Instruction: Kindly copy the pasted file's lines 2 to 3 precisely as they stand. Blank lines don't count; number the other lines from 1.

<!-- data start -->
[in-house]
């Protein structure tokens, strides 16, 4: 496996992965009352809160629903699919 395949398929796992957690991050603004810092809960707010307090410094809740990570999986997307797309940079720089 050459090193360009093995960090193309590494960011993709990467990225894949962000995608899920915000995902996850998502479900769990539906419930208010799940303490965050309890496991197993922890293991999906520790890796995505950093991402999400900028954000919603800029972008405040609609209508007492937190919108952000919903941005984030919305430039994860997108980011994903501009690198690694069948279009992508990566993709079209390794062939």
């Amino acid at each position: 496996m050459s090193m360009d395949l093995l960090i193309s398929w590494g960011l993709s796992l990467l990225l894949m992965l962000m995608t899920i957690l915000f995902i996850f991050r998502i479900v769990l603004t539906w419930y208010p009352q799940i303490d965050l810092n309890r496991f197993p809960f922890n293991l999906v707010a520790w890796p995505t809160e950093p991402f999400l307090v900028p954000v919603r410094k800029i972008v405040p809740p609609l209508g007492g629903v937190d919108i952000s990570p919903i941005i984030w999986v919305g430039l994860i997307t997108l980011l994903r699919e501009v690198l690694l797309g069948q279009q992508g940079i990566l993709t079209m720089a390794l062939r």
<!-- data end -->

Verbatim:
């Protein structure tokens, strides 16, 4: 496996992965009352809160629903699919 395949398929796992957690991050603004810092809960707010307090410094809740990570999986997307797309940079720089 050459090193360009093995960090193309590494960011993709990467990225894949962000995608899920915000995902996850998502479900769990539906419930208010799940303490965050309890496991197993922890293991999906520790890796995505950093991402999400900028954000919603800029972008405040609609209508007492937190919108952000919903941005984030919305430039994860997108980011994903501009690198690694069948279009992508990566993709079209390794062939």
């Amino acid at each position: 496996m050459s090193m360009d395949l093995l960090i193309s398929w590494g960011l993709s796992l990467l990225l894949m992965l962000m995608t899920i957690l915000f995902i996850f991050r998502i479900v769990l603004t539906w419930y208010p009352q799940i303490d965050l810092n309890r496991f197993p809960f922890n293991l999906v707010a520790w890796p995505t809160e950093p991402f999400l307090v900028p954000v919603r410094k800029i972008v405040p809740p609609l209508g007492g629903v937190d919108i952000s990570p919903i941005i984030w999986v919305g430039l994860i997307t997108l980011l994903r699919e501009v690198l690694l797309g069948q279009q992508g940079i990566l993709t079209m720089a390794l062939r």